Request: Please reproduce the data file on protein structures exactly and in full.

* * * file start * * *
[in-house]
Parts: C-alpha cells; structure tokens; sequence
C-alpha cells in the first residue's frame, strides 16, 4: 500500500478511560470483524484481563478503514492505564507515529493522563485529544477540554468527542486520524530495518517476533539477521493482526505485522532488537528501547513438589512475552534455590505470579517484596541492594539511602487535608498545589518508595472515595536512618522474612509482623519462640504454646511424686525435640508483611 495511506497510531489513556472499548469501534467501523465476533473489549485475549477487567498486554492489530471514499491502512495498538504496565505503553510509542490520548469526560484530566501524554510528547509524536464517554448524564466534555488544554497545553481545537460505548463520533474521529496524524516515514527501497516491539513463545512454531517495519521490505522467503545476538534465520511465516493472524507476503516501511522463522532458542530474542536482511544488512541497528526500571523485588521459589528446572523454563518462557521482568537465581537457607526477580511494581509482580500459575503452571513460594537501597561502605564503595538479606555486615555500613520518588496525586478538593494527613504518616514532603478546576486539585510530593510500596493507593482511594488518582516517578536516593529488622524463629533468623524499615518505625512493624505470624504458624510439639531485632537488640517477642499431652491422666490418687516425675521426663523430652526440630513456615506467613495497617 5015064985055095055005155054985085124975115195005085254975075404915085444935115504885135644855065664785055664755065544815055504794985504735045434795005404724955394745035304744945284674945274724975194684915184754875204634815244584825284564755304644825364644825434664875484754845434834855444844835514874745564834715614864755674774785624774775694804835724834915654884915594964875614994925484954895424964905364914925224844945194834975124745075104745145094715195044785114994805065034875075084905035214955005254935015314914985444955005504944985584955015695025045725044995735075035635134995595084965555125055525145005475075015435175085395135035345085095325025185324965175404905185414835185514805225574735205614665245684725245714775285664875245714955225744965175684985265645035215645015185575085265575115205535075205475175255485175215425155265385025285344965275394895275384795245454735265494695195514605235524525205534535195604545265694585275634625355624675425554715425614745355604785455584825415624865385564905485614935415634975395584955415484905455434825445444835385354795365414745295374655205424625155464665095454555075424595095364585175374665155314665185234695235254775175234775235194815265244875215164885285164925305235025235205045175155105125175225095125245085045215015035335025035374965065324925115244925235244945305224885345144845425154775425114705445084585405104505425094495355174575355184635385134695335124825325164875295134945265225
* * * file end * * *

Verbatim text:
[in-house]
Parts: C-alpha cells; structure tokens; sequence
C-alpha cells in the first residue's frame, strides 16, 4: 500500500478511560470483524484481563478503514492505564507515529493522563485529544477540554468527542486520524530495518517476533539477521493482526505485522532488537528501547513438589512475552534455590505470579517484596541492594539511602487535608498545589518508595472515595536512618522474612509482623519462640504454646511424686525435640508483611 495511506497510531489513556472499548469501534467501523465476533473489549485475549477487567498486554492489530471514499491502512495498538504496565505503553510509542490520548469526560484530566501524554510528547509524536464517554448524564466534555488544554497545553481545537460505548463520533474521529496524524516515514527501497516491539513463545512454531517495519521490505522467503545476538534465520511465516493472524507476503516501511522463522532458542530474542536482511544488512541497528526500571523485588521459589528446572523454563518462557521482568537465581537457607526477580511494581509482580500459575503452571513460594537501597561502605564503595538479606555486615555500613520518588496525586478538593494527613504518616514532603478546576486539585510530593510500596493507593482511594488518582516517578536516593529488622524463629533468623524499615518505625512493624505470624504458624510439639531485632537488640517477642499431652491422666490418687516425675521426663523430652526440630513456615506467613495497617 5015064985055095055005155054985085124975115195005085254975075404915085444935115504885135644855065664785055664755065544815055504794985504735045434795005404724955394745035304744945284674945274724975194684915184754875204634815244584825284564755304644825364644825434664875484754845434834855444844835514874745564834715614864755674774785624774775694804835724834915654884915594964875614994925484954895424964905364914925224844945194834975124745075104745145094715195044785114994805065034875075084905035214955005254935015314914985444955005504944985584955015695025045725044995735075035635134995595084965555125055525145005475075015435175085395135035345085095325025185324965175404905185414835185514805225574735205614665245684725245714775285664875245714955225744965175684985265645035215645015185575085265575115205535075205475175255485175215425155265385025285344965275394895275384795245454735265494695195514605235524525205534535195604545265694585275634625355624675425554715425614745355604785455584825415624865385564905485614935415634975395584955415484905455434825445444835385354795365414745295374655205424625155464665095454555075424595095364585175374665155314665185234695235254775175234775235194815265244875215164885285164925305235025235205045175155105125175225095125245085045215015035335025035374965065324925115244925235244945305224885345144845425154775425114705445084585405104505425094495355174575355184635385134695335124825325164875295134945265225